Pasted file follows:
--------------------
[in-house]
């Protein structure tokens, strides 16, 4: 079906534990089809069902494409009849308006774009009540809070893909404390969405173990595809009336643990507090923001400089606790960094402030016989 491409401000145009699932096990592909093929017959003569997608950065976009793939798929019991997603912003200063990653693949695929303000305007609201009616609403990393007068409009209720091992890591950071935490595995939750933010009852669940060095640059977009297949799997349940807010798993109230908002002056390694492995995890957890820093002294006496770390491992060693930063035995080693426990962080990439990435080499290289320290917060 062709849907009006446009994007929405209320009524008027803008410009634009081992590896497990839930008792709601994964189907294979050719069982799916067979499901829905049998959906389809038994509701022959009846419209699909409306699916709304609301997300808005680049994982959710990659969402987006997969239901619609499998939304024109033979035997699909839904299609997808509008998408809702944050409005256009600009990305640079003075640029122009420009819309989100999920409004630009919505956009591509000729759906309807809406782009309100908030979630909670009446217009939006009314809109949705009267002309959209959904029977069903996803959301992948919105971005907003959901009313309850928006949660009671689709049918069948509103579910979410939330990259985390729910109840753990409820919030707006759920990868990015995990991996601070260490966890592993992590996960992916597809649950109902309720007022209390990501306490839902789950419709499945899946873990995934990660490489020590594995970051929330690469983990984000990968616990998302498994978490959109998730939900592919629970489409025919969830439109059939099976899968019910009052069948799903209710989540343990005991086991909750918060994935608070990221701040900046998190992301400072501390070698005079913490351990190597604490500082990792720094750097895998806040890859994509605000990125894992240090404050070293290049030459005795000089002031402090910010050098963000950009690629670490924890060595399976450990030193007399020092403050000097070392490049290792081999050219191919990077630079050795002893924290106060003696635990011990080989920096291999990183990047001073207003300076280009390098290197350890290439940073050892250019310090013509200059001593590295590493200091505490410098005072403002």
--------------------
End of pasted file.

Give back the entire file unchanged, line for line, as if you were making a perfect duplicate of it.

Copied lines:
[in-house]
């Protein structure tokens, strides 16, 4: 079906534990089809069902494409009849308006774009009540809070893909404390969405173990595809009336643990507090923001400089606790960094402030016989 491409401000145009699932096990592909093929017959003569997608950065976009793939798929019991997603912003200063990653693949695929303000305007609201009616609403990393007068409009209720091992890591950071935490595995939750933010009852669940060095640059977009297949799997349940807010798993109230908002002056390694492995995890957890820093002294006496770390491992060693930063035995080693426990962080990439990435080499290289320290917060 062709849907009006446009994007929405209320009524008027803008410009634009081992590896497990839930008792709601994964189907294979050719069982799916067979499901829905049998959906389809038994509701022959009846419209699909409306699916709304609301997300808005680049994982959710990659969402987006997969239901619609499998939304024109033979035997699909839904299609997808509008998408809702944050409005256009600009990305640079003075640029122009420009819309989100999920409004630009919505956009591509000729759906309807809406782009309100908030979630909670009446217009939006009314809109949705009267002309959209959904029977069903996803959301992948919105971005907003959901009313309850928006949660009671689709049918069948509103579910979410939330990259985390729910109840753990409820919030707006759920990868990015995990991996601070260490966890592993992590996960992916597809649950109902309720007022209390990501306490839902789950419709499945899946873990995934990660490489020590594995970051929330690469983990984000990968616990998302498994978490959109998730939900592919629970489409025919969830439109059939099976899968019910009052069948799903209710989540343990005991086991909750918060994935608070990221701040900046998190992301400072501390070698005079913490351990190597604490500082990792720094750097895998806040890859994509605000990125894992240090404050070293290049030459005795000089002031402090910010050098963000950009690629670490924890060595399976450990030193007399020092403050000097070392490049290792081999050219191919990077630079050795002893924290106060003696635990011990080989920096291999990183990047001073207003300076280009390098290197350890290439940073050892250019310090013509200059001593590295590493200091505490410098005072403002």